When you think about the future, how far ahead do you typically look? A week? Two weeks? A month? Research suggests that individuals vary and there is evidence that people tend towards shorter or longer future time perspectives and that these tendencies influence current behaviors and choices (Rothspan & Read, 1996; Strathman, Gleicher, Boninger, & Edwards, 1994). For example, people with very short time horizons might see only the immediate advantages of a choice and not the long-term consequences of their behaviors. This week’s WAGER reviews a study of the relationship between time perspective and pathological gambling (Hodgins & Engel, 2002).
Hodgins and Engel recruited (1) 22 social gamblers by using media announcements, (2) 20 psychiatric patients through a psychiatric day treatment program, and (3) 20 pathological gamblers (PGs) from an ongoing longitudinal study of relapse for problem gambling. All PGs met DSM-IV criteria and scored greater than 5 on the SOGS. Participants completed a battery of self-administered measures, including, but not limited to, the Future Time Perspective Inventory (FTPI; Wallace, 1956), the Zimbardo Time Perspective Inventory (Zimbardo & Boyd, 1999), and the Brief Symptom Inventory (Derogatis, 1975). This WAGER concentrates on results from the FTPI. Task I of the FTPI asked participants to list ten events that might happen to them in the future and indicate how old they believed they would be at the time of each event. The difference between the predicted age at the event and their current age was recorded as their extension into the future. The researchers used two measures of time perspective: (1) the longest extension given and (2) the mean extension over the ten events. In task II, participants were given the beginning sentence of four stories and asked to finish them any way they wanted. The researchers recorded the length of time that lapsed in the story created.
a, b Means with different superscripts differ significantly (p < .05).
The three groups were significantly different on both task I measures. Also, Table 1 shows that the longest extension varied widely within groups. Despite the large variation, on average the PGs displayed significantly shorter time horizons than the social gamblers, but did not differ significantly from psychiatric patients. The longest extension into the future listed by PGs averaged only 4 years; however, social gamblers listed events that averaged 39 years into the future. Similarly, when the means of all ten events were compared, pathological gamblers exhibited an average extension in the future only half as long as social gamblers (5 versus 10 years).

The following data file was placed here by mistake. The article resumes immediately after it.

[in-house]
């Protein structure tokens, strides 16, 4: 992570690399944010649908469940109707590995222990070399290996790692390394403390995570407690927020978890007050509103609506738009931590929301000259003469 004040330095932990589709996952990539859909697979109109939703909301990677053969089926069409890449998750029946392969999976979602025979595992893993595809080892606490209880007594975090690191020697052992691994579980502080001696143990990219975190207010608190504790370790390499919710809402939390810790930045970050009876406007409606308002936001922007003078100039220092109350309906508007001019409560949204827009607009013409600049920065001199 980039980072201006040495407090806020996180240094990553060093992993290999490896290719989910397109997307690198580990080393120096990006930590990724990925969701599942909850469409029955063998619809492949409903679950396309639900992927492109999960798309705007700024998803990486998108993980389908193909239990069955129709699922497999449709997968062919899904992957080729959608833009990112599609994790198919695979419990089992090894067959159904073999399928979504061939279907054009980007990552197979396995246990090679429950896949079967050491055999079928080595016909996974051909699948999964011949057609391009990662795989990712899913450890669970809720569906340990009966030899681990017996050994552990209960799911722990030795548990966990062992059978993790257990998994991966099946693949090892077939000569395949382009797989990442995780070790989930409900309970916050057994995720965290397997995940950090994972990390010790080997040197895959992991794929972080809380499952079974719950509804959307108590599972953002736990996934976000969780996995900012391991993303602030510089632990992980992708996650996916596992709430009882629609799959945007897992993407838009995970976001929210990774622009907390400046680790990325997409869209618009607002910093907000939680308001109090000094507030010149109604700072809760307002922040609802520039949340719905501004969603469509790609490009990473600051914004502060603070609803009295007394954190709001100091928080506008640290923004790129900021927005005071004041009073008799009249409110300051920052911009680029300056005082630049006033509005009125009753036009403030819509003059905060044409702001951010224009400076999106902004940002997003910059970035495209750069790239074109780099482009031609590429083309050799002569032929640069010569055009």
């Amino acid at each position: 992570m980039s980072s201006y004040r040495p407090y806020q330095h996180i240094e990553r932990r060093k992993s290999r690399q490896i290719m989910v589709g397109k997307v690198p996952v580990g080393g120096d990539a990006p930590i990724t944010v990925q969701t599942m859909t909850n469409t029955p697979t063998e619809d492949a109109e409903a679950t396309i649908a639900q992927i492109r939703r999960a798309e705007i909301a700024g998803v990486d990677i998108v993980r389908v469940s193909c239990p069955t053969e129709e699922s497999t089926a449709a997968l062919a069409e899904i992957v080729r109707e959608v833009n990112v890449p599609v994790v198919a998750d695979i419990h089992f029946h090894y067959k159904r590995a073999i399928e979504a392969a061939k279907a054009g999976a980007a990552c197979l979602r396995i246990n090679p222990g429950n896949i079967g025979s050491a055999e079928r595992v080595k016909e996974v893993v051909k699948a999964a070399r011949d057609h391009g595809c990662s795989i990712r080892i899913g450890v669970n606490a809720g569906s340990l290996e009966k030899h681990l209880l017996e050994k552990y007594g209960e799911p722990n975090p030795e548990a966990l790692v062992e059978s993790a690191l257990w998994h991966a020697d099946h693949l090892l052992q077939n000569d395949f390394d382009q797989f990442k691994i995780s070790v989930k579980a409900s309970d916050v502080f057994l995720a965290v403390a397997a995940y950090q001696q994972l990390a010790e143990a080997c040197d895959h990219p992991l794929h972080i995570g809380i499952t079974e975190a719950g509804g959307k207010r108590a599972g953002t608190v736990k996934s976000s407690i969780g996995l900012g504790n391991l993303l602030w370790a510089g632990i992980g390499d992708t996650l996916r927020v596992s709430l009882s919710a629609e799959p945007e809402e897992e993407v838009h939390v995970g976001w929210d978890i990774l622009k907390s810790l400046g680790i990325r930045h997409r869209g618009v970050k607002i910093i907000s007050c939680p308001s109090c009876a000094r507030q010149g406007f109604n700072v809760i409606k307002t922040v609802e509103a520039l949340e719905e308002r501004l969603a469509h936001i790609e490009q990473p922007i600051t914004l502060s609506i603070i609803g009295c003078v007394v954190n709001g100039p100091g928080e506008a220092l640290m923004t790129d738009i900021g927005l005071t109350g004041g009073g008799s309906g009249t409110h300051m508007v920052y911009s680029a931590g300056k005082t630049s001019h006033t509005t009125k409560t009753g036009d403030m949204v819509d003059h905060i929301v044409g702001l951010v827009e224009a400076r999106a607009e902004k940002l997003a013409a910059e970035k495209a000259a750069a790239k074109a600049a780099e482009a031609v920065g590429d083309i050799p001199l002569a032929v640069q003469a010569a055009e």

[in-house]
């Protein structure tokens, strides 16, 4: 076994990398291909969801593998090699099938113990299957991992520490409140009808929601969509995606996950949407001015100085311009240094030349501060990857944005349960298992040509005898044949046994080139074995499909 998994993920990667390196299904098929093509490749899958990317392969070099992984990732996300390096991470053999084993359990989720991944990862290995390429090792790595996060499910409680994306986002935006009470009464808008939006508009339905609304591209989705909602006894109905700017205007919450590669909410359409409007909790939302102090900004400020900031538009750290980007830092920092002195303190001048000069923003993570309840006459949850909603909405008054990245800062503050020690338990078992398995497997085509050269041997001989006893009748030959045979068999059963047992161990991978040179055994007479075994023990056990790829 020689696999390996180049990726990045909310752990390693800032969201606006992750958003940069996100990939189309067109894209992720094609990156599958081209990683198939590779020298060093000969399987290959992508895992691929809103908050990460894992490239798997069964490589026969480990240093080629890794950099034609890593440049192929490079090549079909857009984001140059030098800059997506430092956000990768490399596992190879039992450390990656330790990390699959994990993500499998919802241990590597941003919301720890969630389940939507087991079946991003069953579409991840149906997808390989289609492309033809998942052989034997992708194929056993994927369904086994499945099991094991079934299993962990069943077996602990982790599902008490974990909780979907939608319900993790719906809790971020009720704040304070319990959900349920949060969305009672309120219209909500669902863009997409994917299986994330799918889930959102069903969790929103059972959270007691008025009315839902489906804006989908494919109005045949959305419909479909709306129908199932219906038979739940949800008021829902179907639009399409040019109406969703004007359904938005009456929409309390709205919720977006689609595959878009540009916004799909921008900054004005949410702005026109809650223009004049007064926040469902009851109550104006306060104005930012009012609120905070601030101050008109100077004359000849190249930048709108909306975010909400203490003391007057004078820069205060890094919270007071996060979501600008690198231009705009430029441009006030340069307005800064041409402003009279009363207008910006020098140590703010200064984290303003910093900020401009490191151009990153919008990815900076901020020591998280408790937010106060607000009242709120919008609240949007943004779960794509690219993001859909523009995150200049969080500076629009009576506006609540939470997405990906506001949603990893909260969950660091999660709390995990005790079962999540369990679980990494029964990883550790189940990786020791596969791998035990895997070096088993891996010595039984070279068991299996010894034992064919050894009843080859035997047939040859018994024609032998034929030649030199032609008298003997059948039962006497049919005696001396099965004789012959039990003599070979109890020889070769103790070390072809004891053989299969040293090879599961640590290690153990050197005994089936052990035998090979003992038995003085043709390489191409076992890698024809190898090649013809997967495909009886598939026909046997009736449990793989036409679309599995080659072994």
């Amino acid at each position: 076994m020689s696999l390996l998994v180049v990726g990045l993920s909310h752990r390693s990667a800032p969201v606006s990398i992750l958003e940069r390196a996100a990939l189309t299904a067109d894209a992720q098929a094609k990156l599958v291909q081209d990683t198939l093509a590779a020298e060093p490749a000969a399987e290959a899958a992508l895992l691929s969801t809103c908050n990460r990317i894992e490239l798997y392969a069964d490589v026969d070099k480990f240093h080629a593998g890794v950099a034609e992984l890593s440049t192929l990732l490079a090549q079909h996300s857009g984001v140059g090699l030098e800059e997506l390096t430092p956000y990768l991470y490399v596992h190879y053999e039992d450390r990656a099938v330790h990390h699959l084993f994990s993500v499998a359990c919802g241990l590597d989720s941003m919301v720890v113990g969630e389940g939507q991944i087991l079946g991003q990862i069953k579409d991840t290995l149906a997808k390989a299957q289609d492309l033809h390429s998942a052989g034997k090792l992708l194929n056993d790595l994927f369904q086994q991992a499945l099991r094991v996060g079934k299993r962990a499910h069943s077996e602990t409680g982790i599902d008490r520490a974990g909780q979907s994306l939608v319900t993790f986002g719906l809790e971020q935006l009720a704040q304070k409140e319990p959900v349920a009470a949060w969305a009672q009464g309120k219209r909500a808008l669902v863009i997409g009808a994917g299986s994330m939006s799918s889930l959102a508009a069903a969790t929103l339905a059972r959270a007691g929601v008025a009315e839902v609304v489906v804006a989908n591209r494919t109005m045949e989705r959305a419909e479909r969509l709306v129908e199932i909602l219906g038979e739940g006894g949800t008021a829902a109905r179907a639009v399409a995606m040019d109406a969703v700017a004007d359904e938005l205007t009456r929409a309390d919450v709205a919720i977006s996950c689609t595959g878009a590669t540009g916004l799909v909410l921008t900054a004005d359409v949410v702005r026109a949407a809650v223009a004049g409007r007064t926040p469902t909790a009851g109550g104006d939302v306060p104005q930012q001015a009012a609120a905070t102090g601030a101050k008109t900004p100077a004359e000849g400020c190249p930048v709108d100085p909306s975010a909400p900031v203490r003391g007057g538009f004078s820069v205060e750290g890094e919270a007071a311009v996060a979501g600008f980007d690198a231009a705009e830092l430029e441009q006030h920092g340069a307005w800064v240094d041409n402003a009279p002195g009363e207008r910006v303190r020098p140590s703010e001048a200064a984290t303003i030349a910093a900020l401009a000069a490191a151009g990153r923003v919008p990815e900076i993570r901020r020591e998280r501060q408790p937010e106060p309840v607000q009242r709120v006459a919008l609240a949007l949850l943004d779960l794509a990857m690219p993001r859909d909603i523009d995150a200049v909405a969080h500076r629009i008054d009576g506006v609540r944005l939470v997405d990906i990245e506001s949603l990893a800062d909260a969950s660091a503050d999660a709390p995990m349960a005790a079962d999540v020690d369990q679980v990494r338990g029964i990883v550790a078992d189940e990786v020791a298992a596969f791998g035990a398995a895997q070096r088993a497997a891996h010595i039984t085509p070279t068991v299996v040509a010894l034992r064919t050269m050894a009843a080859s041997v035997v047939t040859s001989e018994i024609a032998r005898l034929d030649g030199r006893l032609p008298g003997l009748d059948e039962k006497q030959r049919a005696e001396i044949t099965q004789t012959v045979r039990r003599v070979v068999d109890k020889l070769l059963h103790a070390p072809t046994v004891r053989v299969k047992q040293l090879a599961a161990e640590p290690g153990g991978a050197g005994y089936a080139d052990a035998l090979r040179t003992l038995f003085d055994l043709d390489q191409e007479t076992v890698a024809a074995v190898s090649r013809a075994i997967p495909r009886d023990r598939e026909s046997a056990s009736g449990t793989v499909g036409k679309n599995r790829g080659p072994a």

Of the four stories participants were asked to complete in the second task, only a single significant group distinction was observed. The stories created by psychiatric patients in response to one prompt had shorter time spans than those created by the gambling groups.
The results of the FPTI were mixed, with PGs showing shortened time horizons on task I but not task II. The authors suggest that the outcome of task II might be due in part to the methodology used in the study. Specifically, task II is typically conducted using oral instructions and participants have an opportunity to ask for clarification of things they did not understand. This procedure usually results in responses ranging from months to years. However, in the current study, the researchers provided only written instructions and the authors suggested that this may have compromised the validity of the task. Rather than ranging from months to years, as is common is previous research, the participants in the current study provided responses that only spanned days.
This study is an initial investigation into the relationship between time perspective and problem gambling. These findings suggest that perhaps what appears to be an impulse disorder is actually a time recognition problem. Problem gamblers might not anticipate the consequences of gambling beyond the more immediate losses – for example, they might fail to recognize how financial losses could impact their living situation. If further research lends supports to this claim, this could have implications for treatment strategy. In recognition of their short-term orientation, providers could offer more immediate rewards to keep problem gamblers motivated during treatment while also teaching them to think more long-term.
Comments on this article can be addressed to Rachel Kidman.
Derogatis, L. (1975). Brief symptom inventory. Minneapolis: National Computer Systems, Inc.
Hodgins, D., & Engel, A. (2002). Future Time Perspective in Pathological Gambling. The Journal of Nervous and Mental Disease, 190(11), 775-780.
Rothspan, S., & Read, S. (1996). Present versus future time perspective and HIV risk among heterosexual college students. Health Psychology, 15, 131-134.
Strathman, A., Gleicher, F., Boninger, D., & Edwards, C. (1994). The consideration of future consequences: Weighing immediate and distant outcomes of behavior. Journal of Personality and Social Psychology, 66, 742752.
Wallace, M. (1956). Future Time perspective in schizophrenia. Journal of Abnormal Psychology, 52, 240-245.
Zimbardo, P., & Boyd, J. (1999). Putting time in perspective: A valid, reliable individual-differences metric. Journal of Personality and Social Psychology, 77, 1271-1288.